Sexism and makeup

Gabriela “Lela” Lucía Nesheim, Staff Writer

Recently, I was watching a makeup tutorial on YouTube and stumbled upon an upsetting comment. It read, “I don’t use makeup, I’m a guy… I don’t give a fuck about makeup, but for some reason I always end up watching hypnotizing makeup videos. I literally put makeup videos on like it is TV background noise.” It was the most upvoted comment in the comments section. While most responded in support of the comment, other commenters responded saying the fact that he is a guy shouldn’t matter, and that it’s okay to enjoy watching makeup videos. I agree with this sentiment because makeup advertisements target women, fooling the general population into believing it is a gendered activity.
Makeup has an interesting history. In the Victorian era, for example, just a bit meant you were high-class, perhaps a member of aristocracy, while too much meant you were a theater performer or courtesan of some sort. Nowadays, makeup is considered a simple and superficial practice meant solely for women and TV news anchors.
However, this is not true. While women are the target market for makeup, products are used by people of all genders. That doesn’t stop society and the media from maintaining a toxic and derogatory view of makeup. Because it is seen as a feminine practice, it is regarded as lesser. Some would go so far as to say that regarding makeup as an artform would be disgracing artforms which require more skill like painting or woodwork. Of course, makeup artistry does require skill. However, artforms and practices considered more “feminine” have often been deemed only hobbies (for instance, sewing and jewelry-making) by society’s sexist standards.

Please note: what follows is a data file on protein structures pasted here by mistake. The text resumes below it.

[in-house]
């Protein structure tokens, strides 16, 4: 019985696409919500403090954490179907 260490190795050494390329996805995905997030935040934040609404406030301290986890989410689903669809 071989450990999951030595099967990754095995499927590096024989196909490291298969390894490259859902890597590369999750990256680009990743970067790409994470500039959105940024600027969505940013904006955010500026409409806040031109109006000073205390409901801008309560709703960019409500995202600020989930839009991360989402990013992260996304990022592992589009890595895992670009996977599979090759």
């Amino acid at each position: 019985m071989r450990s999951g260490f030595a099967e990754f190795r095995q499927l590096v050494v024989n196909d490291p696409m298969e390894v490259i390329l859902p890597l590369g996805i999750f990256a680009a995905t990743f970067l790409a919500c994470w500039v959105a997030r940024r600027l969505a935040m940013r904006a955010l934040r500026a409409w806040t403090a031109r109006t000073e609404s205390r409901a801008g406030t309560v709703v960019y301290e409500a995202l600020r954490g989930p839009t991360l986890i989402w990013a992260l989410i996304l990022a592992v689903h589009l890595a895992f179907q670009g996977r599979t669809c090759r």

Another bias against makeup is the idea that it is used as a tool for deception. A popular meme not too long ago said to “take a girl swimming on the first date.” The joke is the girl would be stripped of her deceptive mask and be left bare-faced and, presumably, ugly. Beauty bloggers, YouTubers and makeup artists across the internet responded by making videos and tutorials surrounding this premise and culminating in a new trend: waterproof makeup. As clever as that response is, it still missed the point; the point being that women wear makeup to please men –– again locking it in as a gender issue.
Anyone should be able to enjoy makeup, regardless of their gender or anything else. Wealthy women and men in the Victorian era used makeup to slightly highlight their features. Though perhaps along with the rise of commercialism and mass consumerism in the 1950s and 60s, the idea of makeup as a hobby for women grew immensely in popularity leading to stigma which is perpetuated by advertisements today. It doesn’t have to be this way, though. By experimenting with and embracing makeup, no matter what or who you are, you are making both a political and a fashion statement. You are stating that you reject the sexist ideals and values upheld by a patriarchal culture. You want to wear makeup and you don’t care who’s looking, dammit!

This article first appeared in the Friday, February 2, 2018, Edition of The Echo.